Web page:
Outcome after musculoskeletal trauma treated in a regional hospital.


BACKGROUND Trauma remains the leading cause of death and morbidity in the under-35-year-old population. The majority of reports assessing outcome after trauma emanate from North American Level I trauma centers. We sought to examine outcome after trauma treated in an Irish regional unit. METHODS All patients admitted over a 1-year period with an Injury Severity Score > or =9 were evaluated and 61 patients recruited to the study. Demographic data, medical history, and details of the mechanism and pattern of injury and treatment were collected. Patients' functional outcome was assessed using the Sickness Impact Profile (SIP), duration of hospital stay, and return to work. RESULTS Significant residual disability was noted (mean SIP 13.63+/-14.60). Thirty-seven percent of patients had not returned to work despite a mean follow-up of 18.36 months. Factors associated with a poor outcome include increasing age, a blue-collar occupation, lower limb fractures, comorbid conditions, and the presence of complications. CONCLUSION Optimizing primary care of the trauma victim may help to minimize consequent morbidity. A small group of patients suffer permanent disability, and vocational retraining opportunities should be made available to them.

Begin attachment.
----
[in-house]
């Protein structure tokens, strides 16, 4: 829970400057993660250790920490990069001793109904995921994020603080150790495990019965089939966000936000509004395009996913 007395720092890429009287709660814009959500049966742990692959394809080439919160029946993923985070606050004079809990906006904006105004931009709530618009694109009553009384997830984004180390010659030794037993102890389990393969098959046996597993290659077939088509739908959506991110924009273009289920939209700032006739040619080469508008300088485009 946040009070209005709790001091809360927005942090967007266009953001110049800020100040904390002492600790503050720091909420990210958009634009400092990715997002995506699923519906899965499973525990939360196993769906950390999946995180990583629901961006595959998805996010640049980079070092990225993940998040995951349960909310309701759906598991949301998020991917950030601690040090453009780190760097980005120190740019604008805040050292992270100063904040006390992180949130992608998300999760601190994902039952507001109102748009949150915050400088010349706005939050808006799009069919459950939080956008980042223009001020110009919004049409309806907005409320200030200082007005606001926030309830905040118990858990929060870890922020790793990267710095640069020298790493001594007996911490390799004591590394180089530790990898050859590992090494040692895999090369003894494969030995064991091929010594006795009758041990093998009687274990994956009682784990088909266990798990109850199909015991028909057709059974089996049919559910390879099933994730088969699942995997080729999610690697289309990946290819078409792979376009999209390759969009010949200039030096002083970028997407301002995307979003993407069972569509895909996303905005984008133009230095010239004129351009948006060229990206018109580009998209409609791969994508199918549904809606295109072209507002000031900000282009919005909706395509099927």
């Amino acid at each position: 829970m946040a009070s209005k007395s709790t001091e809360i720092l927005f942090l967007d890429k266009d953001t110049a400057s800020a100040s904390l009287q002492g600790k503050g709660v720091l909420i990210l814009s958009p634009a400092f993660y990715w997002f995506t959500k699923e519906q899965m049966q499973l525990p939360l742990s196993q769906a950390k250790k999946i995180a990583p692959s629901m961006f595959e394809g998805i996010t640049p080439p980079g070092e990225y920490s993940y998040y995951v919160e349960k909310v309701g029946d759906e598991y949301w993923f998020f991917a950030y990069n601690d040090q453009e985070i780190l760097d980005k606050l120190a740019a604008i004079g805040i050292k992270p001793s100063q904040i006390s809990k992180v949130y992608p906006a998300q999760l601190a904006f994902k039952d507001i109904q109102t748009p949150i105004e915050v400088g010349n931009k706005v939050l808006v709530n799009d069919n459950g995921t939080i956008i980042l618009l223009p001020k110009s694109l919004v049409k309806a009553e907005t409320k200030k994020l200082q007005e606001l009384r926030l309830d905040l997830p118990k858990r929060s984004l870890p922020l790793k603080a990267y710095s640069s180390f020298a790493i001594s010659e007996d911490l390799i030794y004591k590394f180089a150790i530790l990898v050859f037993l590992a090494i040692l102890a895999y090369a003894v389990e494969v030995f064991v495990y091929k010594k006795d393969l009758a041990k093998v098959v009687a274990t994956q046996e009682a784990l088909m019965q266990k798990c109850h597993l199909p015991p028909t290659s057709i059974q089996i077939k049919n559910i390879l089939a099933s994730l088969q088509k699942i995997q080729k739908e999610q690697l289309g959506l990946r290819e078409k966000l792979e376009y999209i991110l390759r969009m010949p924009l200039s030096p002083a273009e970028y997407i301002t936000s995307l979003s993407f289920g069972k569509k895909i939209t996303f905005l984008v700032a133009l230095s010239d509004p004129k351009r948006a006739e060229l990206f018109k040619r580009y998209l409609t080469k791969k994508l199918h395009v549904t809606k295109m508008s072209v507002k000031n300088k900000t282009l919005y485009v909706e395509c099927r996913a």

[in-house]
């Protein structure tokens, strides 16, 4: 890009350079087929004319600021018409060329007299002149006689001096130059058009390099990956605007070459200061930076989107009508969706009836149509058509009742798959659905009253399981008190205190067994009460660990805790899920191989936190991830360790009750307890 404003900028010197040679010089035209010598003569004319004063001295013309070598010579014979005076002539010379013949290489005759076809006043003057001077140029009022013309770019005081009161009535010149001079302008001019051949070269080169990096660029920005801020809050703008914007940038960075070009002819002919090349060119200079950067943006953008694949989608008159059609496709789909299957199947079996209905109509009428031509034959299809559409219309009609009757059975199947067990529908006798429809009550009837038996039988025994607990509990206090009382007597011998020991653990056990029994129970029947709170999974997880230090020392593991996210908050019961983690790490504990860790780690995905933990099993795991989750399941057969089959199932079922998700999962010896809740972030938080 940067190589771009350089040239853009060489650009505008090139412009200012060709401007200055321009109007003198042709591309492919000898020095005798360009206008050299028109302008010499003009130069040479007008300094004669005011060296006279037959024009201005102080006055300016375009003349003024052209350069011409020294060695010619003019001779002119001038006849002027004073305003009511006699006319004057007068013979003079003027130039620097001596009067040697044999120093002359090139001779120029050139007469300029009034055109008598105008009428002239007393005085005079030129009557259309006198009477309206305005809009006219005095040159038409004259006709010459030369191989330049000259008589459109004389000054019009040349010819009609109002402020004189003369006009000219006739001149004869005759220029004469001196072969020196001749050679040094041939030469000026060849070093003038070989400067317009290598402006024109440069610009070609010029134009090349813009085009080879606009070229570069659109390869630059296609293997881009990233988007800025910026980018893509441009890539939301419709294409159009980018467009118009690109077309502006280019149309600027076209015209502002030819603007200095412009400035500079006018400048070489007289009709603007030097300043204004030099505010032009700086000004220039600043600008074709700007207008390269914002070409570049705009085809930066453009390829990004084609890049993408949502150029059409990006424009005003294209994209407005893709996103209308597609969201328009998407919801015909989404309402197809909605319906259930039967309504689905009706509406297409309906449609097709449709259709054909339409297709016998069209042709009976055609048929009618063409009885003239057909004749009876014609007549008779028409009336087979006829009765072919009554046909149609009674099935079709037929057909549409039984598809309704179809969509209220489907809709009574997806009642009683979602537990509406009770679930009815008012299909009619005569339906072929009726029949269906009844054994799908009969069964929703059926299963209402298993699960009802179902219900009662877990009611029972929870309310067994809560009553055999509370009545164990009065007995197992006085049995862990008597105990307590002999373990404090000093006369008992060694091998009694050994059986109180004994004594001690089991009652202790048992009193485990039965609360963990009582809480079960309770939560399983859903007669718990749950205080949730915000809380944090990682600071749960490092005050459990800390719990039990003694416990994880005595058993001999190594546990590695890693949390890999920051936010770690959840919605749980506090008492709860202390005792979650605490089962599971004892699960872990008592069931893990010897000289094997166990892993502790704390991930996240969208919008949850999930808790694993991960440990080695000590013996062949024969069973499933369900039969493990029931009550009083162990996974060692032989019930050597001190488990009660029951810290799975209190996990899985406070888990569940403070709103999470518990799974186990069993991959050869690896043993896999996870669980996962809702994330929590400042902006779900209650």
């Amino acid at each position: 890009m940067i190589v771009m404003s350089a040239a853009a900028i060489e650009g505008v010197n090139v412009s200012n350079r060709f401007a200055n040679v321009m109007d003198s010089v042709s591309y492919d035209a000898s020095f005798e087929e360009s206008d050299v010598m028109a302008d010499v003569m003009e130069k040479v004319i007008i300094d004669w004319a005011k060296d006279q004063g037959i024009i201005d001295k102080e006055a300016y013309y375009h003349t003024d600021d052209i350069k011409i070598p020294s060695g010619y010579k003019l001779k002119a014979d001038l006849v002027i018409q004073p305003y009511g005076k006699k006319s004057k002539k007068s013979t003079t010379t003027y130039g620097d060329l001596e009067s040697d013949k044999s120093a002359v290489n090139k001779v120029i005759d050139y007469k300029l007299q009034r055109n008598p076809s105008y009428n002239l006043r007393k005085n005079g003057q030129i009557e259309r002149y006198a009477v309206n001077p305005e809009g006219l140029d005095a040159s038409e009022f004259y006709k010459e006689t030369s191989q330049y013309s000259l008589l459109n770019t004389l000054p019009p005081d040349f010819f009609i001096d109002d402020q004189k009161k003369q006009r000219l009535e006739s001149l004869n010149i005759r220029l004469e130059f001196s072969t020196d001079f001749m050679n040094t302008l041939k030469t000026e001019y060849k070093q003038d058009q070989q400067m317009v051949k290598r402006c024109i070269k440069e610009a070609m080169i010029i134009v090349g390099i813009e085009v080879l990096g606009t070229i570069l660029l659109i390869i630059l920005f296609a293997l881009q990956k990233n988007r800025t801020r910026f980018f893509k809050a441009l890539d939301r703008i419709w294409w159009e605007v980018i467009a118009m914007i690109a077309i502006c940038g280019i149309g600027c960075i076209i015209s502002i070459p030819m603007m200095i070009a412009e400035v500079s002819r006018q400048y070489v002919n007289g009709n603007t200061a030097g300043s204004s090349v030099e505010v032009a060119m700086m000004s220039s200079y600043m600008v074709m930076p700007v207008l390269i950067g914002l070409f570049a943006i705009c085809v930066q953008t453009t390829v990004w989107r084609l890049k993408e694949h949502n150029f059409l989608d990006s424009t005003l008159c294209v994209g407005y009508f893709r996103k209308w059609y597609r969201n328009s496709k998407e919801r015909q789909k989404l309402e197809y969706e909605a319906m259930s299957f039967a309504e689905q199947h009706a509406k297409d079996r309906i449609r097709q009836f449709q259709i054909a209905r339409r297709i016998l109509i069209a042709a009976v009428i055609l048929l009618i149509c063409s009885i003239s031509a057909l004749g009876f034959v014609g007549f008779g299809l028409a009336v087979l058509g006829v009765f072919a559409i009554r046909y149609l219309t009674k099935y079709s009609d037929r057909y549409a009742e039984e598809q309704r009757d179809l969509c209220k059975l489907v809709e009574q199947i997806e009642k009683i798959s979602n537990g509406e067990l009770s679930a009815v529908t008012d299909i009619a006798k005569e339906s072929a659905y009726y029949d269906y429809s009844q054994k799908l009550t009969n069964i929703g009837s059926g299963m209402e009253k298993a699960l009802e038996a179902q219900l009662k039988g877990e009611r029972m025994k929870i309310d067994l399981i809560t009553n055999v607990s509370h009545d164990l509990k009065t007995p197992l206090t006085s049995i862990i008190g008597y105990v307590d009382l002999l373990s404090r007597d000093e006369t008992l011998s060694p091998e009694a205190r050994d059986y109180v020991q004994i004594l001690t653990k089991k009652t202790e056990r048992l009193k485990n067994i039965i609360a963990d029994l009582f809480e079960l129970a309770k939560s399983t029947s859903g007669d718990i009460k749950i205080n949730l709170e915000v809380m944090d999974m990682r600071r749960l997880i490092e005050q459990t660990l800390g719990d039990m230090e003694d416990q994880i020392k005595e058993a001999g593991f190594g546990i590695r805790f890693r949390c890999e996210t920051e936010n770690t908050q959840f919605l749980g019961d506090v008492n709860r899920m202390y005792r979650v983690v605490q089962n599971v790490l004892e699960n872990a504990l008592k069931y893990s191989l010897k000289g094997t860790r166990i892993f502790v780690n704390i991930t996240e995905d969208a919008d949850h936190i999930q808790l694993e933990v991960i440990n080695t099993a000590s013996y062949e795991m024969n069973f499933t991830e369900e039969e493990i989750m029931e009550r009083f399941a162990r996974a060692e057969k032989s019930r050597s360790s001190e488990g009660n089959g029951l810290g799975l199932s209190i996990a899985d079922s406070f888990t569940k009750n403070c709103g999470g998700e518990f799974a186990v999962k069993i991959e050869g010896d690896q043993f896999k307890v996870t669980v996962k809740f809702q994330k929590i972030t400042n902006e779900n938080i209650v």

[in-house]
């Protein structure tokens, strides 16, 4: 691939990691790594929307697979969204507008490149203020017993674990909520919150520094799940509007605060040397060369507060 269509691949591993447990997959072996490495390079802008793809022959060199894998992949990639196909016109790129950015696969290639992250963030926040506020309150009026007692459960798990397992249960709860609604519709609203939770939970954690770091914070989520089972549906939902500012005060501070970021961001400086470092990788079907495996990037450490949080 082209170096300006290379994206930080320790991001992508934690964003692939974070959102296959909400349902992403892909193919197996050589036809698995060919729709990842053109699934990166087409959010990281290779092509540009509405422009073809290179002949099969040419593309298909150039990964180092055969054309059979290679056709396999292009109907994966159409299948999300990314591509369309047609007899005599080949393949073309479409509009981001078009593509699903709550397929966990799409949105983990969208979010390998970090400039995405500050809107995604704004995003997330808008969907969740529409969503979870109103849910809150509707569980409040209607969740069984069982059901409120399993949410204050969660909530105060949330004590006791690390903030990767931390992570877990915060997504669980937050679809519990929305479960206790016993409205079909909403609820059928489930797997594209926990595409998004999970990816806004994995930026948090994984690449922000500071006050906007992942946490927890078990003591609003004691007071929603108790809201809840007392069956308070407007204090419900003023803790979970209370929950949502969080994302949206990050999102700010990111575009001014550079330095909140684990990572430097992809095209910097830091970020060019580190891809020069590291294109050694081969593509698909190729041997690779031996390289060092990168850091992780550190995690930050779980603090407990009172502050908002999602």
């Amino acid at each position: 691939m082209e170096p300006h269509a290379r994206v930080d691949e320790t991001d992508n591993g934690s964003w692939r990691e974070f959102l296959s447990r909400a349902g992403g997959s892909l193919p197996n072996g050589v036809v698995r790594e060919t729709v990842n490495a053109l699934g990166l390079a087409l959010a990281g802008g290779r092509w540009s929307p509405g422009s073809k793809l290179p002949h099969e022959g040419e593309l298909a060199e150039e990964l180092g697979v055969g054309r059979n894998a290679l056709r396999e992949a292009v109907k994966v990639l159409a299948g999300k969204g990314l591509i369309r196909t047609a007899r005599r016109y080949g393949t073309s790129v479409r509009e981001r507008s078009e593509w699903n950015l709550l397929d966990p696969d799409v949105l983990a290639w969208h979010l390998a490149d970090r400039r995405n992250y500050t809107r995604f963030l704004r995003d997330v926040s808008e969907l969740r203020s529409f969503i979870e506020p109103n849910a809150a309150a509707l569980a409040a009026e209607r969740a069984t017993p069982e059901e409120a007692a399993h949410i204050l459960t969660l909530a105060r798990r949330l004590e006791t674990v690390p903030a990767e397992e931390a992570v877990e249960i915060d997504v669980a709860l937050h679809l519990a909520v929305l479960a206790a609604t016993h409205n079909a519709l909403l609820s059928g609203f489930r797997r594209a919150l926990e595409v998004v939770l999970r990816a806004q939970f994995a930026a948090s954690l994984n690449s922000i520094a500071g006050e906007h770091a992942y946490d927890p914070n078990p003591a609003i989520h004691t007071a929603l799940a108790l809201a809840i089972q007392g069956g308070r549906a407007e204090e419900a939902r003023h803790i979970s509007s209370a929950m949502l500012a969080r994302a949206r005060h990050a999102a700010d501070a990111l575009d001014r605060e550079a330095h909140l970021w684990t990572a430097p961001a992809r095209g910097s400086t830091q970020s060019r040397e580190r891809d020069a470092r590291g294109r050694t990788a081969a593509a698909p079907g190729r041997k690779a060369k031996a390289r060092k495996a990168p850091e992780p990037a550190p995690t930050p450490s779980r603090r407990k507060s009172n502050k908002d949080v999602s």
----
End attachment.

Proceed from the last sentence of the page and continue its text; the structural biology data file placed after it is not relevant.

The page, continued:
Cite this paper

@article{Morris2000OutcomeAM, title={Outcome after musculoskeletal trauma treated in a regional hospital.}, author={Sheila Morris and B D Lenihan and Lorna Duddy and MartinJ O'Sullivan}, journal={The Journal of trauma}, year={2000}, volume={49 3}, pages={461-9} }